Duty, Honor and Commitment

“Duty then is the sublimest word in the English language. You should do your duty in all things. You can never do more, you should never wish to do less.”                                        Robert E Lee

Perhaps, Serving in the military myself has helped me to understand a little of the struggle that every defender of our ‘nations rights’ goes through. The vast majority of us do not wake up one morning and say, “Today, I willingly take another souls life.” It goes against the grain of all decency and morality. But, we took an oath to defend, protect and serve the people. A pledge that we would honor our duty even though it conflicts with our personal beliefs. Today, more than others, I am reminded that we must draw from the well of compassion for those who were so tormented by the choice between duty and personal philosophy.

It is the anniversary of the birth of Robert E Lee (January 19, 1807 to October 12, 1870) and we celebrate the symbol of individual commitment to duty over all else during a time of great strife in our American history. Thousands of men, young and old, had to make that choice during those years of the civil war and millions of men and women in the years that followed, So, as we celebrate Robert E. Lee Day, we are not just honoring his sense of duty, but those millions of unheard voices that faced equal moral turmoil.

In a letter from Robert E Lee to George Washington Custis in January, 1861 Lee writes, …As an American citizen, I take great pride in my country, her prosperity and institutions, and would defend any State if her rights were invaded. But I can anticipate no greater calamity for the country than a dissolution of the Union. It would be an accumulation of all the evils we complain of, and I am willing to sacrifice everything but honor for its preservation. I hope, therefore, that all constitutional means will be exhausted before there is a resort to force. Secession is nothing but revolution. The framers of our Constitution never exhausted so much labor, wisdom, and forbearance in its formation, and surrounded it with so many guards and securities, if it was intended to be broken by every member of the Confederacy at will. It was intended for “perpetual union,” so expressed in the preamble, and for the establishment of a government, not a compact, which can only be dissolved by revolution, or the consent of all the people in convention assembled.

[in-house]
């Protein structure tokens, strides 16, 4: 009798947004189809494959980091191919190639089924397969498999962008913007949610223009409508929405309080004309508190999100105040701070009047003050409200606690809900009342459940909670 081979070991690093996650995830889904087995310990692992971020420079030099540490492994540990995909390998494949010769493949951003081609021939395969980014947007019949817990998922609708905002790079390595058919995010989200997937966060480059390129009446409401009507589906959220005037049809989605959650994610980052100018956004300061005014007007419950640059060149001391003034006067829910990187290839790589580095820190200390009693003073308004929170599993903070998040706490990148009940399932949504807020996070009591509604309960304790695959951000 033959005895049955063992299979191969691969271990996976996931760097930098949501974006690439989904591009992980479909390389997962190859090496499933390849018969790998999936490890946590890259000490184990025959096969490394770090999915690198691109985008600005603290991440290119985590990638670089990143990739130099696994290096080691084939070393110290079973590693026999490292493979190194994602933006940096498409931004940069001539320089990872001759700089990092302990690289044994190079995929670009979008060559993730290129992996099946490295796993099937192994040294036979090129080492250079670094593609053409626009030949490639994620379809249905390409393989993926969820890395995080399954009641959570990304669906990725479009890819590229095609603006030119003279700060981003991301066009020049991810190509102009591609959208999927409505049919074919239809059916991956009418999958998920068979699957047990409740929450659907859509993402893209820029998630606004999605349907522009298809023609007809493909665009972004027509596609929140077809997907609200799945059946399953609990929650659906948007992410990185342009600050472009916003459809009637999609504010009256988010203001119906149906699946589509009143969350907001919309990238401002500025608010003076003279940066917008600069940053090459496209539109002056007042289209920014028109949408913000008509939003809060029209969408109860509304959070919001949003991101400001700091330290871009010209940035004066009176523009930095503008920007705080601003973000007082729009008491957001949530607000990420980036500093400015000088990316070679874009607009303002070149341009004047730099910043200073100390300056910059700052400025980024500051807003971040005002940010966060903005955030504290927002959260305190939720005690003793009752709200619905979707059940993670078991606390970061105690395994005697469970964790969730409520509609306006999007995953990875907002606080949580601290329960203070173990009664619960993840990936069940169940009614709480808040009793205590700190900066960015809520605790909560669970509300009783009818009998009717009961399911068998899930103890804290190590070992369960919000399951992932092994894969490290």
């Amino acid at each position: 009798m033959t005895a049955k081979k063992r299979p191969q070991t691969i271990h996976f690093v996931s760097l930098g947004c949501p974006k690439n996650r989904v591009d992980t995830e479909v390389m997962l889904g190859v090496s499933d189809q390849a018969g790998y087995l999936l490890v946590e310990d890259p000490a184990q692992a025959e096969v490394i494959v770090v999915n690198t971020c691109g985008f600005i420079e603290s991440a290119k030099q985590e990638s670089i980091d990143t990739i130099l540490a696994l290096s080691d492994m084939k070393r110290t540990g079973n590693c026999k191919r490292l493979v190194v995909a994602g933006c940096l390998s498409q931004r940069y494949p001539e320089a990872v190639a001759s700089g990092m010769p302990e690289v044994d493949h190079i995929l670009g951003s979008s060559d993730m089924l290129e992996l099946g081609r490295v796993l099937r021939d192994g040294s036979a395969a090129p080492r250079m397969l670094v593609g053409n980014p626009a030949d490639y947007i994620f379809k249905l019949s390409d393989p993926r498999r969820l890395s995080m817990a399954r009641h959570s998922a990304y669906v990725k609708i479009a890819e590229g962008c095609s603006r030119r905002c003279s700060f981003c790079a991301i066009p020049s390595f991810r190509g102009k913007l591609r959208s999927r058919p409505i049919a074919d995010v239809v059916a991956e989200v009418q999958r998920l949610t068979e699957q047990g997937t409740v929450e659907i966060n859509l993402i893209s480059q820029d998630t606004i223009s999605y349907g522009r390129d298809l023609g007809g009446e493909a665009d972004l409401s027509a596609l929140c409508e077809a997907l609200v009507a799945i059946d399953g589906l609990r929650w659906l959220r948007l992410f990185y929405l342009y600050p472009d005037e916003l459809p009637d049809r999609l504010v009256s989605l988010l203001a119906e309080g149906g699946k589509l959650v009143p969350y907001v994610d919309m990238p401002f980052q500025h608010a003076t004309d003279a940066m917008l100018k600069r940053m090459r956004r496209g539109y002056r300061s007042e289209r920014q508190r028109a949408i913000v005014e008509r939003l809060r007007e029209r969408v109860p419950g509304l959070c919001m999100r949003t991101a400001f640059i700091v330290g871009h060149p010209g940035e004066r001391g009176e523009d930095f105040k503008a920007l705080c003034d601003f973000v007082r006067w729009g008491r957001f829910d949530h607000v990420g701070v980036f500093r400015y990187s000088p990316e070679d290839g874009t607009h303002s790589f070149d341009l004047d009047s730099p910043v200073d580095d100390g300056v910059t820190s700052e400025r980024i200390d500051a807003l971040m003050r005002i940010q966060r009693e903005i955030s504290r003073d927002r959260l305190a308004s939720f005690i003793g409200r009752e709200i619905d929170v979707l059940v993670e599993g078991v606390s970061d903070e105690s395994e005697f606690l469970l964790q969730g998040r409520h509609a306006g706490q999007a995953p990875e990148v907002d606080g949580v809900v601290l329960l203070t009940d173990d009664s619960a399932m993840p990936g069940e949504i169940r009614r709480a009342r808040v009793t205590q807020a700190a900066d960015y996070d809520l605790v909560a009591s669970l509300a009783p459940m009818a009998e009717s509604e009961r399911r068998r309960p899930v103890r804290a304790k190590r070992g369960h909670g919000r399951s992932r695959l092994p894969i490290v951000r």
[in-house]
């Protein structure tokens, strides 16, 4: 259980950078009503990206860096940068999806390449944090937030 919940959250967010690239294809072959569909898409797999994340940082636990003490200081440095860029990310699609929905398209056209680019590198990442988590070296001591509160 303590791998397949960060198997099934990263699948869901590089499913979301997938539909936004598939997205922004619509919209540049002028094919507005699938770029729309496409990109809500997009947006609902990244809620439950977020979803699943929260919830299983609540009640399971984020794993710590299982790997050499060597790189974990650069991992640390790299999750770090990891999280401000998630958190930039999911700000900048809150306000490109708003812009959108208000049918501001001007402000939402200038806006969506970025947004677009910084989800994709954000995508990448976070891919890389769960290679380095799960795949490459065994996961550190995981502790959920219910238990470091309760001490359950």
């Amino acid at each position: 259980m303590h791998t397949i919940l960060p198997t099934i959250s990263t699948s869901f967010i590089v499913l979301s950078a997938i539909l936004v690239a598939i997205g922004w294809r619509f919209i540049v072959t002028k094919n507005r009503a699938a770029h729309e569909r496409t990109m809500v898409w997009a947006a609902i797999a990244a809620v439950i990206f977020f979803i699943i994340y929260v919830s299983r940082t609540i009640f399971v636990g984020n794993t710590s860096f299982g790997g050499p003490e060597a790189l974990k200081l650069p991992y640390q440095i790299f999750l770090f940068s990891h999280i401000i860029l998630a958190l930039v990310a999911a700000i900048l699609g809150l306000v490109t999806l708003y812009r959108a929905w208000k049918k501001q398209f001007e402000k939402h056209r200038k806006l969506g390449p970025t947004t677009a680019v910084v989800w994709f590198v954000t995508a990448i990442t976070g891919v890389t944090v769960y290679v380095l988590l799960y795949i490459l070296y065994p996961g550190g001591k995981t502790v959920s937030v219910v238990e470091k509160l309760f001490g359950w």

It’s easy to stand at our pulpit and look back upon our past and condemn people for the choices they made. But we should not be too quick to judge. How would you react today, if  faced with the choice of defending your state or defending your country? Even though that might mean defending your country against your brother.






12 thoughts on “Duty, Honor and Commitment

  1. Good comment, I too served, with honour. To be chastised and disrespected by following generations. I harbour no ill feelings to any who have caused me pain by their attitude. For I carry a heavy weight of brothers now absent, may God bless them and theirs. However, of politicians, I have no kind word. Peace and love to all.

    Liked by 1 person

    1. I thank you for your service. Agreed about politicians, regardless of which party they supposedly belong to. Each one is there to serve themselves. Prayers to those that gave their lives in the name of duty and to those they left behind.

      Liked by 1 person

  2. Thank you for your service, Jerry.

    To everyone who has served, and is serving today…I am ever grateful, ever thankful, always remembering.

    My oldest brother served in the Army.

    I think ALL of our leaders, especially presidents, should have served in the military. But, I’ve had people disagree with me on this.

    Great tribute and honoring post!
    HUGS!!! 🙂

    Liked by 1 person

  3. i am so proud of what you stand for and am brave to write about too. thank you for sharing about Robert E. Lee I am always interested in history of war heroes like these. I typed an earlier comment but my computer decided to give up and I lost it and I can’t remember it now.

    Liked by 1 person

    1. Thanks Gina. Here in the US, last year there was an uproar over civil war statues. To me, history is a reminder of good and evil. We must not forget that there was a Hitler in order to prevent a future one. Just as we must not forget the mistakes of our ancestors so we will not repeat there actions.


      1. so profound Jerry, indeed we can forgive but never forget, that will make the atrocities legitimate. it’s good to be reminded by writers like you with thought provoking posts that may be uncomfortable for some but so necessary.

        Liked by 1 person

  4. I remember running into a friend’s younger brother’s MySpace profile (so it was ages ago, because MySpace). I hadn’t seen or spoken to him since I was 6 and he was 3 so I had no concept of him as an adult. He’d joined the army shortly after 9/11 when I think he must have been only just old enough to enlist.

    Reading about his experiences and how he felt having finished his last tour of duty compared to how he felt going in was incredible. I honestly can’t even imagine to day to day reality of what he went through and it amazes me that people come out the other end of that only to be treated like absolute crap by the country they served.

    Liked by 1 person

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